Eight being amnesiac and adorable <3 Literal angel baby Eight, complete with halo Did I mention GORGEOUS?!?! No matter how old he gets, Eight is always a sweetheart

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Problems with the TV Movie

As much as I love the TV Movie for all its kitschy charm (and adorable Eighth Doctor footage), there definitely ARE some problems with it as well, and I'm not afraid to admit it! I've listed the problems and my analyses of them below, in no particular order:

The Doctor is Half-Human

This is the main problem that gets quoted ALL THE TIME, because "omg the Doctor is Gallifreyan through and through, they have never even hinted at him having mixed ancestry, ugh this makes the movie non-canon," etc.

Half-human ancestry, to me, is not as off-base as it seems, since there was and still is plenty of room to expand the Doctor's backstory and origins. Back during 1963-66 (William Hartnell's run), the Doctor was not technically defined as being Gallifreyan, only "alien" or possibly a human from another planet. It was only later that he was given his current Gallifreyan ancestry, and his two hearts to go with it. So I side-eye the "non-canon" critics pretty hard when they bring up this tired old issue. Doctor Who as a TV series has proven itself flexible enough to handle such retcons, and indeed has made a trademark out of such sweeping retcons in a way (see: regenerations to let actors jump out of roles when necessary).

However, I do think that the half-human point doesn't really make sense with the movie. It could have been left out of the plot altogether, except for a throwaway line delivered by the Master, saying that the Doctor could not open the Eye of Harmony because he was only half-human. The Master could not therefore use the Doctor to open the Eye of Harmony, and instead had to crash-land the TARDIS on Earth to find a human to open it. But with a couple extra plot tweaks, this could have been explained away differently. (Fun fact: from what I've read, the half-human ancestry was an artifact from an older script for the pilot, so that might explain why it was left in there.)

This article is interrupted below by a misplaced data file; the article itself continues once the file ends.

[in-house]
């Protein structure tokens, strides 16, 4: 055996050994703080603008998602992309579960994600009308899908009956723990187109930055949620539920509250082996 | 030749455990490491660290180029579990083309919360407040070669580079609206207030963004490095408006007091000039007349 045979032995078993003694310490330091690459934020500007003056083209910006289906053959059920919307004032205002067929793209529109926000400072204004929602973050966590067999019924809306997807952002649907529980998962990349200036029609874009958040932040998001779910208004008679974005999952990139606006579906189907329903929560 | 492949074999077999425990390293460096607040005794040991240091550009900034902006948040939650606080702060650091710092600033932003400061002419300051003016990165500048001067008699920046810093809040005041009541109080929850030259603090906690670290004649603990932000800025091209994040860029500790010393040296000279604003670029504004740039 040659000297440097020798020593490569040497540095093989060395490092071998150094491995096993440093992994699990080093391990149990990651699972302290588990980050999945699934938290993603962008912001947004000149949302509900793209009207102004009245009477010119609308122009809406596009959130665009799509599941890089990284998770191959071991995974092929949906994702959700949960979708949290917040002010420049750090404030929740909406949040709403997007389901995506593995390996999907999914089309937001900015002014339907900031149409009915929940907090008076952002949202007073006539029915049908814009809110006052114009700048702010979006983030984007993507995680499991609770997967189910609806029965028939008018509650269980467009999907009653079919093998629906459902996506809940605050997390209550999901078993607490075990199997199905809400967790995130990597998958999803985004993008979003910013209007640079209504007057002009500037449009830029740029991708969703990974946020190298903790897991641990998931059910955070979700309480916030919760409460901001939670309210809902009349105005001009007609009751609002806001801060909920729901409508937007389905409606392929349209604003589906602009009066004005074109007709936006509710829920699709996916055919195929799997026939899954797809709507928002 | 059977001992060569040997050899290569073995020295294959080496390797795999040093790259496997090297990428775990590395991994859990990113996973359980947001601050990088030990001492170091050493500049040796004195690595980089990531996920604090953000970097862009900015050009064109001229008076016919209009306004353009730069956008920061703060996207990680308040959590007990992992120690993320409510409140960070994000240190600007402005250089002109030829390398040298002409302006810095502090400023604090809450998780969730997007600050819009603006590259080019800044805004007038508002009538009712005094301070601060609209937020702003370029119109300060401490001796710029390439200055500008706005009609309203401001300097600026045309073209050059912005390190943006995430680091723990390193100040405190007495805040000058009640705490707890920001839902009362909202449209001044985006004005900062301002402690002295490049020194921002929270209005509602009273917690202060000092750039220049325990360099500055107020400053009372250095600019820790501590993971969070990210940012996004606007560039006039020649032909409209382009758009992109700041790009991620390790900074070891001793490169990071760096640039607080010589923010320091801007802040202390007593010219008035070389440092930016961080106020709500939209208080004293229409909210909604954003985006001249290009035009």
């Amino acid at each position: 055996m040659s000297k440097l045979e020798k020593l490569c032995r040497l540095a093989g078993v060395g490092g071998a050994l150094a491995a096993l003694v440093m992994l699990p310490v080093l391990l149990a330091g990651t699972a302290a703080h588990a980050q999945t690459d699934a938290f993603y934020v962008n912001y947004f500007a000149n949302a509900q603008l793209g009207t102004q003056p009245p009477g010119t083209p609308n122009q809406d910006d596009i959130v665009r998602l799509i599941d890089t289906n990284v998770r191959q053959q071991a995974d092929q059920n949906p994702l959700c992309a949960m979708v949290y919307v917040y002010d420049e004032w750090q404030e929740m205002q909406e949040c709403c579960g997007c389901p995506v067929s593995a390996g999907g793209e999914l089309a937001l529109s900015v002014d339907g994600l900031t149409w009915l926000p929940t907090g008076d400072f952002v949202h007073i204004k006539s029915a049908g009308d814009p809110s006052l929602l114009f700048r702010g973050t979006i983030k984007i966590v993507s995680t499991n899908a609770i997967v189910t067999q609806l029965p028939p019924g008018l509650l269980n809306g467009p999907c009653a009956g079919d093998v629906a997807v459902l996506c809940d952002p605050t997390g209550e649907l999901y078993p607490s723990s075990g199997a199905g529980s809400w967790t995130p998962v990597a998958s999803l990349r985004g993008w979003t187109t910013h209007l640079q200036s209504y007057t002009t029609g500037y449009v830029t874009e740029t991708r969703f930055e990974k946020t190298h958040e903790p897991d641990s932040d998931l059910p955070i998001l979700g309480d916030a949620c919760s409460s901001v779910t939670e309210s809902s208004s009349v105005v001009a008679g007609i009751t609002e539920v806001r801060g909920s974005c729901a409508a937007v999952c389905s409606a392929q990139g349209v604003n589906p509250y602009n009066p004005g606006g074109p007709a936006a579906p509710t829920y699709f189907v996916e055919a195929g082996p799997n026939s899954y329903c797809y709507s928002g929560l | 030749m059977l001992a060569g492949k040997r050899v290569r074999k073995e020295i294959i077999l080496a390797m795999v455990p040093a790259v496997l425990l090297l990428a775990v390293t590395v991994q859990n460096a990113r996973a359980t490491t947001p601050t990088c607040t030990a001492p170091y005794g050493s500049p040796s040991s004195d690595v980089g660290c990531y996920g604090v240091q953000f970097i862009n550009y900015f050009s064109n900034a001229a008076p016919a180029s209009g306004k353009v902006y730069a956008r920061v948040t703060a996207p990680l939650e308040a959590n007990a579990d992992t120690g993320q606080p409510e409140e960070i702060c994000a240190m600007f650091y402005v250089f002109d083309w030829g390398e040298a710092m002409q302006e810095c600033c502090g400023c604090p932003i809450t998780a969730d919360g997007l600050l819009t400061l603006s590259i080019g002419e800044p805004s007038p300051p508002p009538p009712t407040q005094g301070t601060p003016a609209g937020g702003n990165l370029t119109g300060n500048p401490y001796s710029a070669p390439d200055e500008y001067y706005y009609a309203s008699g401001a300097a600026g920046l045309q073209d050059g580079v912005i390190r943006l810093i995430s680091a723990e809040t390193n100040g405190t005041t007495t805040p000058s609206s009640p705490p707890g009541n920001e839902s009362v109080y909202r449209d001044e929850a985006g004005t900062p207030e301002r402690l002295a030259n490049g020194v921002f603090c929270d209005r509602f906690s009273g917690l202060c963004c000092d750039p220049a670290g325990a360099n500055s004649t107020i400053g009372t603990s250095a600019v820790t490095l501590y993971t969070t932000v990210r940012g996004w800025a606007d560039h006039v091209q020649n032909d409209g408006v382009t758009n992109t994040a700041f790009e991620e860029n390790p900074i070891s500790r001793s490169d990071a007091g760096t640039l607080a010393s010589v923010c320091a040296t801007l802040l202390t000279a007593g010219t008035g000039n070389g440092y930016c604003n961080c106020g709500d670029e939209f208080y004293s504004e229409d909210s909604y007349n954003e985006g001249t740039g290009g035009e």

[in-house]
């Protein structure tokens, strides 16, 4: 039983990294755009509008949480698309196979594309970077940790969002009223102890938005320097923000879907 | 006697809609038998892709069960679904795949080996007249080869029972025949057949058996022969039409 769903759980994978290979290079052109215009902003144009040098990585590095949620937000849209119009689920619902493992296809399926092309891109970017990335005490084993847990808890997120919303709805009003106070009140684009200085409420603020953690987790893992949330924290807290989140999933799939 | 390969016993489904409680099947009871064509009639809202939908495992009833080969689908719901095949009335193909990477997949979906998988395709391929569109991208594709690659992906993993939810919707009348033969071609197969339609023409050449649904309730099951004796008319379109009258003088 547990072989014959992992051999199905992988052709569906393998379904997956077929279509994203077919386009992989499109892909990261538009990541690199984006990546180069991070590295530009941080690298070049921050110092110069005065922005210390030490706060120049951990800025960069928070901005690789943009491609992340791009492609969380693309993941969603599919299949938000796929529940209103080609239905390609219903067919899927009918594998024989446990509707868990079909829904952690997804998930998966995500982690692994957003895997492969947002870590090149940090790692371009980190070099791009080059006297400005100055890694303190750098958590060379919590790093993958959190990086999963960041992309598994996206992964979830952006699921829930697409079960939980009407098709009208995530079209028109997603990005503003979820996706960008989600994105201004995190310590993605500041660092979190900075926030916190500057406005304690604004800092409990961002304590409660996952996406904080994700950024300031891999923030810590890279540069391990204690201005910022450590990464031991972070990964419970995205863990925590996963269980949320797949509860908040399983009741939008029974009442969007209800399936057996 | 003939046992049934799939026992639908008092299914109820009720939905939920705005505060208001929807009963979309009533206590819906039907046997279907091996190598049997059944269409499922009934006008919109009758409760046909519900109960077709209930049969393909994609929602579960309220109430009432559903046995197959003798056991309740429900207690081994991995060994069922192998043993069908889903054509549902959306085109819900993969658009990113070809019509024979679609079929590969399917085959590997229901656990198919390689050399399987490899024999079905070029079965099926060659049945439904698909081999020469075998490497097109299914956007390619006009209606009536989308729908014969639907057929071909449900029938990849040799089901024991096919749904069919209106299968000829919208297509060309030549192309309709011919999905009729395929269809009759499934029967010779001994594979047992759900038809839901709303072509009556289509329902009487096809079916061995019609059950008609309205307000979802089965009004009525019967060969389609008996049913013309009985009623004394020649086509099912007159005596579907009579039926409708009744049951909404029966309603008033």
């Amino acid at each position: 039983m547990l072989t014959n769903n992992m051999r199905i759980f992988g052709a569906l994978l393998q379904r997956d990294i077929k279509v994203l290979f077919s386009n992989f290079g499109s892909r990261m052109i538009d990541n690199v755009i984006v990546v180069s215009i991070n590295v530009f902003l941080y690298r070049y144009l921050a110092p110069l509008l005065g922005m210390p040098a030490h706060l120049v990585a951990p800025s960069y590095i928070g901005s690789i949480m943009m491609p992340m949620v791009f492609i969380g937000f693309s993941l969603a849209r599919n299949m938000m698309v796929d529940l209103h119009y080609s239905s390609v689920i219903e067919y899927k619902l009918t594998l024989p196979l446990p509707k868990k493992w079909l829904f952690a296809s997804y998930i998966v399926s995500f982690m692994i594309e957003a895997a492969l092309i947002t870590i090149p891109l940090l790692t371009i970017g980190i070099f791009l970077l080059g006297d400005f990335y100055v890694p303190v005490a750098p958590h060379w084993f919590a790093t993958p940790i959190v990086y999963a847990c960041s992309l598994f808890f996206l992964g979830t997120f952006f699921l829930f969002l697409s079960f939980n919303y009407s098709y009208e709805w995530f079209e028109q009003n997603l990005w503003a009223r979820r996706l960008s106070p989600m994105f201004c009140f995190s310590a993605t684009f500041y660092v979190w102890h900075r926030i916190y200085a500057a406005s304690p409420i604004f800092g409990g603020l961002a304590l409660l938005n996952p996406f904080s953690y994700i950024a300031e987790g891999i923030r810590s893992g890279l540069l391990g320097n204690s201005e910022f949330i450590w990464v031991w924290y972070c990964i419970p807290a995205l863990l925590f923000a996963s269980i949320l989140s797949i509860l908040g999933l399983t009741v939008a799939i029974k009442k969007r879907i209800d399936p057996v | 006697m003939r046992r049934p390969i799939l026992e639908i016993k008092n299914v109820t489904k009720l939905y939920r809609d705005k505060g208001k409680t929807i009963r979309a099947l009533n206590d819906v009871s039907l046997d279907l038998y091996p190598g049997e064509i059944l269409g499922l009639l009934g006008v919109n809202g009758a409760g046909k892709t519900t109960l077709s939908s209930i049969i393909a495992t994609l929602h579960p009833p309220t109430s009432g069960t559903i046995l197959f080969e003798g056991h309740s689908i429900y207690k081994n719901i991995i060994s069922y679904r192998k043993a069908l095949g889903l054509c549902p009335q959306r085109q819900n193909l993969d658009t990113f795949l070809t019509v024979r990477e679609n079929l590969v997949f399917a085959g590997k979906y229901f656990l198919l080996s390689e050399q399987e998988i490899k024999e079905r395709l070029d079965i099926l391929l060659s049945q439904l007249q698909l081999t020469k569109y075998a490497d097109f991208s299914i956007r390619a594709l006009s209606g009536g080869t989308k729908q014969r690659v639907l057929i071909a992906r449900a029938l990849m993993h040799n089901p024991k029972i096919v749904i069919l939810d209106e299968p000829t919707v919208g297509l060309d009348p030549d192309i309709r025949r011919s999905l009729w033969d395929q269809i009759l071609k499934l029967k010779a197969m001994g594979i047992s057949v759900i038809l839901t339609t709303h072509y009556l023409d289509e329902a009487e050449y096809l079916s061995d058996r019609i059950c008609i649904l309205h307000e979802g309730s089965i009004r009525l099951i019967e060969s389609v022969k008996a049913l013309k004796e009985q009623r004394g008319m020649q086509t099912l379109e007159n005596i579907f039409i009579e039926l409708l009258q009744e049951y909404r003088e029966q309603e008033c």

Romance Between the Doctor and a Companion

In 1996, Eight kissing Grace (not once but three times!), was the source of quite a bit of buzz--and consternation--among Classic Whovians. The Doctor had never behaved romantically with a companion in a canon way before (though certainly Whovians had their favorite fanfic ships even then). This occasionally gets brought up by Classic Whovians as a reason why they aren't as interested in the New Who series, because in New Who, there's quite a bit of romantic feelings at least implied between various companions and Doctors number Nine, Ten, and Eleven (with a little less in Twelve, as far as I know).

I can definitely understand why folks might not like the romance aspect. But one does have to admit, the romance does bring a little more--dare I say it--humanity into the Doctor's character. There's something to be said for not letting romance take over a show that is so science-fiction-based, but that oh-so-human connection brings a new dimension to the Doctor's struggles within himself and to his bonds with others. It all begins here with Eight and Grace, after his death and delayed regeneration...he's traumatized, has been robbed of everything, is in need of support, and Grace is the friendliest face he's seen yet (despite her accidental role in his death). No wonder that when he finally does recall his memories, he overruns with affection (companionate and romantic) for the one person who has helped him. I think he also comes to appreciate her as an equal in intelligence and skill, too, especially toward the film's end, after he's put trust in her to connect the Eye of Harmony to the TARDIS engine and she fulfills it so wonderfully. Isn't that a story that needs to be told, too--the stories of when the Doctor doesn't have all the answers and must depend on those he trusts?

Racist Stereotype: Chang Lee

At the beginning of the film, Chang Lee (whose very name is stereotypical) is in a gang in San Francisco's Chinatown, he and his friends (sort of) know kung-fu, and they get attacked by what appears to be a rival gang looking a lot like the Yakuza. That's four glaring, "generic Asian" stereotypes right there. Later on this gets amended, as Lee gets more character development (and reveals himself to have more backbone), but it does tend to leave a bad taste in one's mouth upon first viewing of the film.